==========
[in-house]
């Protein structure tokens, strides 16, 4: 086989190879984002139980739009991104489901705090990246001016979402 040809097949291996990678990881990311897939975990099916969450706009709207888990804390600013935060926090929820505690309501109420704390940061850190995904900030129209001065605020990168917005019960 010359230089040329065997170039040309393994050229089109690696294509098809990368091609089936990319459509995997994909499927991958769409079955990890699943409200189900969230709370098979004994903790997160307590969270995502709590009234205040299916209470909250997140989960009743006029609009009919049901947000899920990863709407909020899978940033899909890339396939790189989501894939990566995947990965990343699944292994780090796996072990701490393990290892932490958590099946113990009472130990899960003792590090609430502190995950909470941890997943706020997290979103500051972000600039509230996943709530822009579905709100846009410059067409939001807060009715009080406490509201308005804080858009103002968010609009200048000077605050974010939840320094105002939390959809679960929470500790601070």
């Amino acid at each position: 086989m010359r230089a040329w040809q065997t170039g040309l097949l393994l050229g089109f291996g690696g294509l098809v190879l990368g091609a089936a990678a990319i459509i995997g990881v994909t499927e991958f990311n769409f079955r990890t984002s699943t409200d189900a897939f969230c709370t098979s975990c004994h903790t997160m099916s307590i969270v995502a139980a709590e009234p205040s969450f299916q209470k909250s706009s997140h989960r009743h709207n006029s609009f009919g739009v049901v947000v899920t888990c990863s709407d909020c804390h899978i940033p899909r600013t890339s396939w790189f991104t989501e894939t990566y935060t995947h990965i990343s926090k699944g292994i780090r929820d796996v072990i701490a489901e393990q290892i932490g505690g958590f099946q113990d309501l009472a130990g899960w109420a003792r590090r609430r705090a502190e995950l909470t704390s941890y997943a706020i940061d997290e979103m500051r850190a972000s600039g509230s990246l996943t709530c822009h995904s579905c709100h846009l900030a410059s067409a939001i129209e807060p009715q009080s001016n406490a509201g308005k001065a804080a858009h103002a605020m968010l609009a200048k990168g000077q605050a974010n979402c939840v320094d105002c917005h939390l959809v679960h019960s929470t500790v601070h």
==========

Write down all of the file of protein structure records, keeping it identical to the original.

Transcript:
[in-house]
């Protein structure tokens, strides 16, 4: 086989190879984002139980739009991104489901705090990246001016979402 040809097949291996990678990881990311897939975990099916969450706009709207888990804390600013935060926090929820505690309501109420704390940061850190995904900030129209001065605020990168917005019960 010359230089040329065997170039040309393994050229089109690696294509098809990368091609089936990319459509995997994909499927991958769409079955990890699943409200189900969230709370098979004994903790997160307590969270995502709590009234205040299916209470909250997140989960009743006029609009009919049901947000899920990863709407909020899978940033899909890339396939790189989501894939990566995947990965990343699944292994780090796996072990701490393990290892932490958590099946113990009472130990899960003792590090609430502190995950909470941890997943706020997290979103500051972000600039509230996943709530822009579905709100846009410059067409939001807060009715009080406490509201308005804080858009103002968010609009200048000077605050974010939840320094105002939390959809679960929470500790601070």
């Amino acid at each position: 086989m010359r230089a040329w040809q065997t170039g040309l097949l393994l050229g089109f291996g690696g294509l098809v190879l990368g091609a089936a990678a990319i459509i995997g990881v994909t499927e991958f990311n769409f079955r990890t984002s699943t409200d189900a897939f969230c709370t098979s975990c004994h903790t997160m099916s307590i969270v995502a139980a709590e009234p205040s969450f299916q209470k909250s706009s997140h989960r009743h709207n006029s609009f009919g739009v049901v947000v899920t888990c990863s709407d909020c804390h899978i940033p899909r600013t890339s396939w790189f991104t989501e894939t990566y935060t995947h990965i990343s926090k699944g292994i780090r929820d796996v072990i701490a489901e393990q290892i932490g505690g958590f099946q113990d309501l009472a130990g899960w109420a003792r590090r609430r705090a502190e995950l909470t704390s941890y997943a706020i940061d997290e979103m500051r850190a972000s600039g509230s990246l996943t709530c822009h995904s579905c709100h846009l900030a410059s067409a939001i129209e807060p009715q009080s001016n406490a509201g308005k001065a804080a858009h103002a605020m968010l609009a200048k990168g000077q605050a974010n979402c939840v320094d105002c917005h939390l959809v679960h019960s929470t500790v601070h």